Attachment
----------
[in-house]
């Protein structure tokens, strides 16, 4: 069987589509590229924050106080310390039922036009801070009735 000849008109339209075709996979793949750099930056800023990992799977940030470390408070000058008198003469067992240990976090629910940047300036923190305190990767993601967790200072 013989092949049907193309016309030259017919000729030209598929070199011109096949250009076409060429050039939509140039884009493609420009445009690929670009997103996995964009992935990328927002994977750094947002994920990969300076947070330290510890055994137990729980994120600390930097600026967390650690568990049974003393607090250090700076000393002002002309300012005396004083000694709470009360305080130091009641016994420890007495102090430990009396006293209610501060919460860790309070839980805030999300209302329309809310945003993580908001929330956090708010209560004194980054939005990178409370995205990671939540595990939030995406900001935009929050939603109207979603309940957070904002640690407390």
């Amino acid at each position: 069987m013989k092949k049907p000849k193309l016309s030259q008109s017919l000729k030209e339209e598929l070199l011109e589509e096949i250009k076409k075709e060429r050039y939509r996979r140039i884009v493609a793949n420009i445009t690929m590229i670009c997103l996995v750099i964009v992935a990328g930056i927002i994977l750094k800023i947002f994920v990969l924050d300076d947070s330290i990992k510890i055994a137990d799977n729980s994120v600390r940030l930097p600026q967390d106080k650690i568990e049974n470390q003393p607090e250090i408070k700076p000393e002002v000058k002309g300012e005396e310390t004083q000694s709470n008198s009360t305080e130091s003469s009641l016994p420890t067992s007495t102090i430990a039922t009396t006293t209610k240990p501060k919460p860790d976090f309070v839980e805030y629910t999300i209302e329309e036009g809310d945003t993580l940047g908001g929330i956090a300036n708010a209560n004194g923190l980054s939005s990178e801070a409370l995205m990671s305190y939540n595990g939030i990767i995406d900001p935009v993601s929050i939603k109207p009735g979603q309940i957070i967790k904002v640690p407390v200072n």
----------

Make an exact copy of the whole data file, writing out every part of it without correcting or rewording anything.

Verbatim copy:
[in-house]
């Protein structure tokens, strides 16, 4: 069987589509590229924050106080310390039922036009801070009735 000849008109339209075709996979793949750099930056800023990992799977940030470390408070000058008198003469067992240990976090629910940047300036923190305190990767993601967790200072 013989092949049907193309016309030259017919000729030209598929070199011109096949250009076409060429050039939509140039884009493609420009445009690929670009997103996995964009992935990328927002994977750094947002994920990969300076947070330290510890055994137990729980994120600390930097600026967390650690568990049974003393607090250090700076000393002002002309300012005396004083000694709470009360305080130091009641016994420890007495102090430990009396006293209610501060919460860790309070839980805030999300209302329309809310945003993580908001929330956090708010209560004194980054939005990178409370995205990671939540595990939030995406900001935009929050939603109207979603309940957070904002640690407390």
């Amino acid at each position: 069987m013989k092949k049907p000849k193309l016309s030259q008109s017919l000729k030209e339209e598929l070199l011109e589509e096949i250009k076409k075709e060429r050039y939509r996979r140039i884009v493609a793949n420009i445009t690929m590229i670009c997103l996995v750099i964009v992935a990328g930056i927002i994977l750094k800023i947002f994920v990969l924050d300076d947070s330290i990992k510890i055994a137990d799977n729980s994120v600390r940030l930097p600026q967390d106080k650690i568990e049974n470390q003393p607090e250090i408070k700076p000393e002002v000058k002309g300012e005396e310390t004083q000694s709470n008198s009360t305080e130091s003469s009641l016994p420890t067992s007495t102090i430990a039922t009396t006293t209610k240990p501060k919460p860790d976090f309070v839980e805030y629910t999300i209302e329309e036009g809310d945003t993580l940047g908001g929330i956090a300036n708010a209560n004194g923190l980054s939005s990178e801070a409370l995205m990671s305190y939540n595990g939030i990767i995406d900001p935009v993601s929050i939603k109207p009735g979603q309940i957070i967790k904002v640690p407390v200072n």